Camilla Campbell, the network's head of drama, revealed that 31 hours of Channel 4's annual output will be allocated to new drama programmes, as opposed to 14 hours in 2010.
The move is due to the drama department's budget being increased by £20m to £80m following Big Brother's move to Channel 5. The axing of the long-running reality show in 2009 is said to have freed up an estimated £60m in programme spending.
"Channel 4 has never had this much new drama coming up," Campbell told The Guardian. "We want [dramas] for Channel 4 that have impact and scale. Dramas for E4 can be funny and entertaining with a capital E, but with Channel 4 [they need to have] that extra dimension."
Campbell further teased that Channel 4 viewers could expect a range of different drama programmes from both untested new talent and established writers.
"If you are doing your job properly you feel pressure to have ratings but I don't commission for ratings," she said.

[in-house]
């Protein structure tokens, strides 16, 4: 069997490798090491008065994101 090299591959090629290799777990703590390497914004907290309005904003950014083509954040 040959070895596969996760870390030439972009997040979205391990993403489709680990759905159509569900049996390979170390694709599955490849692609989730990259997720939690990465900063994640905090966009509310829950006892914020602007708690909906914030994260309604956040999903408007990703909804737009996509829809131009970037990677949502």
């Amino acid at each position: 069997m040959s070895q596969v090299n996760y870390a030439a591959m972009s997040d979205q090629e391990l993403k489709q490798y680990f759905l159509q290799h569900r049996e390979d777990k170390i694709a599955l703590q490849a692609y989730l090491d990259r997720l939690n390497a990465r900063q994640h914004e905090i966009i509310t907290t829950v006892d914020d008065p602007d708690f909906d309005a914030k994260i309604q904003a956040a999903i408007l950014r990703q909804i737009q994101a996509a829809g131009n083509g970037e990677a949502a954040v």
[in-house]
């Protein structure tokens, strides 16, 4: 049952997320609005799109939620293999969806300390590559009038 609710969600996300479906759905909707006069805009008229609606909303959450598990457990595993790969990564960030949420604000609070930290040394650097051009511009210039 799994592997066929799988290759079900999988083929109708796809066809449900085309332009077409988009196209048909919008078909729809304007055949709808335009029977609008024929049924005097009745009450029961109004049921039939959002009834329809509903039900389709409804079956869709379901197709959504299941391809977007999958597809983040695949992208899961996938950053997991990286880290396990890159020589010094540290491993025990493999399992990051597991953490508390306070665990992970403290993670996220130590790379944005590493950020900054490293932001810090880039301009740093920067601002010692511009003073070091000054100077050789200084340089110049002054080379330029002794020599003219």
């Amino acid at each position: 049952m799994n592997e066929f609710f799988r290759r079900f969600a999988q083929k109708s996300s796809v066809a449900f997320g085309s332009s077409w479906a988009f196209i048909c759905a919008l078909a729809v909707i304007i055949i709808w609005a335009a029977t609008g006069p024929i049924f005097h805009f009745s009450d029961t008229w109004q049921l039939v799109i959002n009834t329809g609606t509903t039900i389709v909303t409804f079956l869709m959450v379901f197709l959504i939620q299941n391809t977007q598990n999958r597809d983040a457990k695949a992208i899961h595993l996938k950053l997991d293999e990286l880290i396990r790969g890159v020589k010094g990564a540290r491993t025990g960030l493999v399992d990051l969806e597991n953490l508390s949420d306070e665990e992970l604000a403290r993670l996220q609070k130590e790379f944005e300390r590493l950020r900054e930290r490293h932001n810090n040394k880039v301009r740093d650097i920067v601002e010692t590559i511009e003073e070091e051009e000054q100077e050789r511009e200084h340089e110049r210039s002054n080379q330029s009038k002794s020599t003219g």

"It is not unusual for us to commission a full series from an untested writer. We don't have the muscle to poach talent, we need to grow our own. It's really important for us.
"I have got important things, fun pieces, small jewels, big things. In terms of tone and format I have got all the range I could possibly hope for."
An adaptation of Nick Hornby's teen pregnancy novel Slam and a campus-based series from the creators of Peep Show entitled Fresh Meat are amongst the new dramas heading to Channel 4 this year.
Channel 4's latest drama series Sirens debuted with 1.6m viewers at the end of June.
Watch the trailer for Sirens below: